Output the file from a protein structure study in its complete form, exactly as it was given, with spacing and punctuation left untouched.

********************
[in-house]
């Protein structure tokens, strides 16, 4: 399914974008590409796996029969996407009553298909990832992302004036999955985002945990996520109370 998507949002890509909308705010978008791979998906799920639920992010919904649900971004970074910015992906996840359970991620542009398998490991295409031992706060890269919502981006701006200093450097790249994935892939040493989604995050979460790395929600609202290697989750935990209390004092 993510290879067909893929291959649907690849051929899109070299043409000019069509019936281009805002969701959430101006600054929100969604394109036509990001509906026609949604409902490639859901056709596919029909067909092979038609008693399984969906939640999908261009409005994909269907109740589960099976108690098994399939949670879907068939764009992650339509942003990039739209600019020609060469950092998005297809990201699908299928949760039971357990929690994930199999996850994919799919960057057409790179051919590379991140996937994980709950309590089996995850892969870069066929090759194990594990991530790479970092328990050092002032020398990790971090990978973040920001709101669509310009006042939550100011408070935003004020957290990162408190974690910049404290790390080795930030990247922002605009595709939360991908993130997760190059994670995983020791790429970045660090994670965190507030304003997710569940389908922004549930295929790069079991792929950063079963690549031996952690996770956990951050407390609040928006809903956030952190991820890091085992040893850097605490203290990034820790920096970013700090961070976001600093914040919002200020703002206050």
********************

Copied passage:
[in-house]
């Protein structure tokens, strides 16, 4: 399914974008590409796996029969996407009553298909990832992302004036999955985002945990996520109370 998507949002890509909308705010978008791979998906799920639920992010919904649900971004970074910015992906996840359970991620542009398998490991295409031992706060890269919502981006701006200093450097790249994935892939040493989604995050979460790395929600609202290697989750935990209390004092 993510290879067909893929291959649907690849051929899109070299043409000019069509019936281009805002969701959430101006600054929100969604394109036509990001509906026609949604409902490639859901056709596919029909067909092979038609008693399984969906939640999908261009409005994909269907109740589960099976108690098994399939949670879907068939764009992650339509942003990039739209600019020609060469950092998005297809990201699908299928949760039971357990929690994930199999996850994919799919960057057409790179051919590379991140996937994980709950309590089996995850892969870069066929090759194990594990991530790479970092328990050092002032020398990790971090990978973040920001709101669509310009006042939550100011408070935003004020957290990162408190974690910049404290790390080795930030990247922002605009595709939360991908993130997760190059994670995983020791790429970045660090994670965190507030304003997710569940389908922004549930295929790069079991792929950063079963690549031996952690996770956990951050407390609040928006809903956030952190991820890091085992040893850097605490203290990034820790920096970013700090961070976001600093914040919002200020703002206050």